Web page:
Orlando “Jimmy” Dinnocenzio was experiencing pain from his back down through his right leg. He was seen in the local emergency room, where a CT scan revealed severe spinal stenosis, a narrowing of the spine that puts pressure on the nerves resulting in pain and weakness. The 78-year-old former businessman, who is legally blind, was sent home with medications to relieve the pain. When his condition worsened, Jimmy returned to the hospital, underwent additional testing and was placed on intravenous steroids for pain management and fluids to combat a kidney issue. Doctors determined that Jimmy was not a candidate for spine surgery, given his history of diabetes, high blood pressure and heart disease, and recommended physical rehabilitation.
Jimmy and his wife, Fran, selected Kessler Institute for Rehabilitation. Upon admission, Jimmy was still in significant pain and unable to walk. His strength, balance, endurance and ability to go about daily activities were severely limited. But he had a positive attitude and a great sense of humor. “I was ready ... I wanted them to push me. I wanted to get better and be as independent as I could.”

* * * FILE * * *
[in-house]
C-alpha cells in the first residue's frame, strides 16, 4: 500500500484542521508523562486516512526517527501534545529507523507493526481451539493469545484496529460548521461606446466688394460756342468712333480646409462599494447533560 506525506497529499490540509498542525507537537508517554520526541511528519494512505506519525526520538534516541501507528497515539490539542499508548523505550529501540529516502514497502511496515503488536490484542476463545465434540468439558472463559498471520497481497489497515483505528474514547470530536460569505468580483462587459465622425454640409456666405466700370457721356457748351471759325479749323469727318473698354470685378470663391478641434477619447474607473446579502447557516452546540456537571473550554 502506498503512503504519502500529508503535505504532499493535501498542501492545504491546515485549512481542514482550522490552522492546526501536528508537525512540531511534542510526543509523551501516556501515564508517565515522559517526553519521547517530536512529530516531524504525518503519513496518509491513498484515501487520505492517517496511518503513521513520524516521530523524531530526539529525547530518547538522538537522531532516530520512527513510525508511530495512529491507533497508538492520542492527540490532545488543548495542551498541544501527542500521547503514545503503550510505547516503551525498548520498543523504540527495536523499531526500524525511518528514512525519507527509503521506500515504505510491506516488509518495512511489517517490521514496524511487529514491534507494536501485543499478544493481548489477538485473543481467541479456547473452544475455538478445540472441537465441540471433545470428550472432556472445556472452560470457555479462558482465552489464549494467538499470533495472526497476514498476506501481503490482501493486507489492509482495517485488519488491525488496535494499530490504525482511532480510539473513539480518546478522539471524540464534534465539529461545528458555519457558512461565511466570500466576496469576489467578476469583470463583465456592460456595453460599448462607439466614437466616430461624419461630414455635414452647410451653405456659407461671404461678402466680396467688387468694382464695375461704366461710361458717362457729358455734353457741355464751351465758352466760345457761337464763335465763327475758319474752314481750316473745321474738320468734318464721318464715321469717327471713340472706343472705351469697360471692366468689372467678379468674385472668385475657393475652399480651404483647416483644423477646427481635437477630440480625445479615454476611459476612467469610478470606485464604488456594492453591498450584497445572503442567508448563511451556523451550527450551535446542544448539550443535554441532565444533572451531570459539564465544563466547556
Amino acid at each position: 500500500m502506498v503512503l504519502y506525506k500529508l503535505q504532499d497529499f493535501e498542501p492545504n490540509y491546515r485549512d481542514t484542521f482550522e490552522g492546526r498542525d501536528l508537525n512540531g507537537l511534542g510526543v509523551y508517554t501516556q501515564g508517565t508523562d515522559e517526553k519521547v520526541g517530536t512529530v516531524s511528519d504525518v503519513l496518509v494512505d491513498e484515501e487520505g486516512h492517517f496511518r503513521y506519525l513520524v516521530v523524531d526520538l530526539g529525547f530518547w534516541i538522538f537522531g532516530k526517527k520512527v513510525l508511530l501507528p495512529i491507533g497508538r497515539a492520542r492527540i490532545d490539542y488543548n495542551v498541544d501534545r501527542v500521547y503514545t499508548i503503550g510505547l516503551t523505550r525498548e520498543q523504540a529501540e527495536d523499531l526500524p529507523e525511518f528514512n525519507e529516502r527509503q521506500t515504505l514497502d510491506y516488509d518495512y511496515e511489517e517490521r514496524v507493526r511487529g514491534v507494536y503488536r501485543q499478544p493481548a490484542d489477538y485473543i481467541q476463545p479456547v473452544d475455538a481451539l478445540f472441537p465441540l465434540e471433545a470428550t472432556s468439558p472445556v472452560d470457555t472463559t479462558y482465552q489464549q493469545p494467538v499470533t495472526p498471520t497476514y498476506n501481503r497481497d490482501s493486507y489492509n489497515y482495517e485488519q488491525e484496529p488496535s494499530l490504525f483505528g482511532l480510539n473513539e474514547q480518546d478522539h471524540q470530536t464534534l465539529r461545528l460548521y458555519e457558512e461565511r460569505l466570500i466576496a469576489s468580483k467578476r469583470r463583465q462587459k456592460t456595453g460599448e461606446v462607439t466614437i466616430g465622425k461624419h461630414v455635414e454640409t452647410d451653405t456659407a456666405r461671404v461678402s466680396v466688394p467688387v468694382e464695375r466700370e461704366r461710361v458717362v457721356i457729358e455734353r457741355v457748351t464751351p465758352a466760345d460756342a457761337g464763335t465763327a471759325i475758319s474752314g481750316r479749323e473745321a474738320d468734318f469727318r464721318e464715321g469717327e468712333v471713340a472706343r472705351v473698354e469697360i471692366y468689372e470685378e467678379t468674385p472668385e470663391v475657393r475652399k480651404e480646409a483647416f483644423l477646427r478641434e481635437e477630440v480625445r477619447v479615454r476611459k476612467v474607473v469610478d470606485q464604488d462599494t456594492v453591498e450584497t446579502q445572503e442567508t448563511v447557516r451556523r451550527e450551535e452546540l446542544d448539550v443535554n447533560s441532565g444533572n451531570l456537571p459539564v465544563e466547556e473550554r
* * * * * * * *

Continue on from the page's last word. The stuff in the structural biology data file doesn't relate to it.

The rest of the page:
Jimmy’s physician-led rehabilitation team put in place an individualized program of care, modified to address his visual impairments. Doctors and rehabilitation nurses focused on pain management and the safe, effective use of medications. They also provided extensive education and training to both Jimmy and his wife.
In physical therapy, Jimmy worked on rebuilding strength, balance and mobility through a wide range of activities, including aerobic conditioning and strengthening, dynamic standing balance and sciatic nerve glide exercises. As Jimmy progressed, he practiced negotiating uneven surfaces and stairs. He also used the Bioness Integrated Therapy System (BITS), an advanced computer-based program that helped to improve visual recognition, coordination, reaction time and other sensory deficits.
Similarly, in occupational therapy, Jimmy gained critical skills and strategies to manage pain, such as re-positioning techniques and the use of lumbar supports, and learned how to safely perform everyday tasks at home and when out in the community. He also worked with a neuropsychologist, who helped him adjust to the many changes in his lifestyle.
“My therapists understood my pain and my limitations. They took it one step at a time, which is the only way to do it,” said Jimmy. “They challenged me, but I liked that.”
Jimmy also liked sharing a joke or a kind word with his fellow patients and therapists. “We all need a good laugh to forget our troubles,” he said.
What Jimmy won’t soon forget is the care he received. “I’m so grateful to the people at Kessler for helping me get to where I am. I’m going home, stronger than I’ve been in a long time. The key? Don’t give up ... don’t quit. You’ll never know what you can do if you don’t try.”